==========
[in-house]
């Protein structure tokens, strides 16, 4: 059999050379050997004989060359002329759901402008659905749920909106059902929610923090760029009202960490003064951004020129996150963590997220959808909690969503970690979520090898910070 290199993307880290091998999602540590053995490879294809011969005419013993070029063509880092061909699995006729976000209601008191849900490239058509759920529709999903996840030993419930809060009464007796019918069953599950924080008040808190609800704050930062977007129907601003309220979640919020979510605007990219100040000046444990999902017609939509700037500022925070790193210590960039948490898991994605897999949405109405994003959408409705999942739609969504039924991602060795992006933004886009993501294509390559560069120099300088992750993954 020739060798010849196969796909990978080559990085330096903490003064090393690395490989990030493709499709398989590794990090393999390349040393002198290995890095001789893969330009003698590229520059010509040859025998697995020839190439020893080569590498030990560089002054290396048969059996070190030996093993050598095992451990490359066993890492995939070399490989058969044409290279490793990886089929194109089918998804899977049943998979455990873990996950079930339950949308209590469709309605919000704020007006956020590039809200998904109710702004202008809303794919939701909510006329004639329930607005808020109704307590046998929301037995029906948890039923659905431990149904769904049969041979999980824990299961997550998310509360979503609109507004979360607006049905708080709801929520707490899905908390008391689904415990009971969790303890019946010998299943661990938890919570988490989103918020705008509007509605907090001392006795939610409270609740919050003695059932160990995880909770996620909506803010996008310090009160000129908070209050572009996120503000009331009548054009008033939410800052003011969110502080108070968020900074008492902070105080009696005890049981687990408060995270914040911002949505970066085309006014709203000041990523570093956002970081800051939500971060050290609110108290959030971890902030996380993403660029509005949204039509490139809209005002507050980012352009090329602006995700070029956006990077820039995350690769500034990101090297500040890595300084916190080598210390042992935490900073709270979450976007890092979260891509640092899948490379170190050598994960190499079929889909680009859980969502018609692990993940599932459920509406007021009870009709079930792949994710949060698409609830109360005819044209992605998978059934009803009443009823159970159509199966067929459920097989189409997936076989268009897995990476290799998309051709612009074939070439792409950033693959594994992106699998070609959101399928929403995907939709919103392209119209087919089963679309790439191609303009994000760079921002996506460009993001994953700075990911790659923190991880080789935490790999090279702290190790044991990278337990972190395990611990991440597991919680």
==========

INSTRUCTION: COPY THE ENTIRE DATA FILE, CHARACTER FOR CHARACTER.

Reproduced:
[in-house]
């Protein structure tokens, strides 16, 4: 059999050379050997004989060359002329759901402008659905749920909106059902929610923090760029009202960490003064951004020129996150963590997220959808909690969503970690979520090898910070 290199993307880290091998999602540590053995490879294809011969005419013993070029063509880092061909699995006729976000209601008191849900490239058509759920529709999903996840030993419930809060009464007796019918069953599950924080008040808190609800704050930062977007129907601003309220979640919020979510605007990219100040000046444990999902017609939509700037500022925070790193210590960039948490898991994605897999949405109405994003959408409705999942739609969504039924991602060795992006933004886009993501294509390559560069120099300088992750993954 020739060798010849196969796909990978080559990085330096903490003064090393690395490989990030493709499709398989590794990090393999390349040393002198290995890095001789893969330009003698590229520059010509040859025998697995020839190439020893080569590498030990560089002054290396048969059996070190030996093993050598095992451990490359066993890492995939070399490989058969044409290279490793990886089929194109089918998804899977049943998979455990873990996950079930339950949308209590469709309605919000704020007006956020590039809200998904109710702004202008809303794919939701909510006329004639329930607005808020109704307590046998929301037995029906948890039923659905431990149904769904049969041979999980824990299961997550998310509360979503609109507004979360607006049905708080709801929520707490899905908390008391689904415990009971969790303890019946010998299943661990938890919570988490989103918020705008509007509605907090001392006795939610409270609740919050003695059932160990995880909770996620909506803010996008310090009160000129908070209050572009996120503000009331009548054009008033939410800052003011969110502080108070968020900074008492902070105080009696005890049981687990408060995270914040911002949505970066085309006014709203000041990523570093956002970081800051939500971060050290609110108290959030971890902030996380993403660029509005949204039509490139809209005002507050980012352009090329602006995700070029956006990077820039995350690769500034990101090297500040890595300084916190080598210390042992935490900073709270979450976007890092979260891509640092899948490379170190050598994960190499079929889909680009859980969502018609692990993940599932459920509406007021009870009709079930792949994710949060698409609830109360005819044209992605998978059934009803009443009823159970159509199966067929459920097989189409997936076989268009897995990476290799998309051709612009074939070439792409950033693959594994992106699998070609959101399928929403995907939709919103392209119209087919089963679309790439191609303009994000760079921002996506460009993001994953700075990911790659923190991880080789935490790999090279702290190790044991990278337990972190395990611990991440597991919680």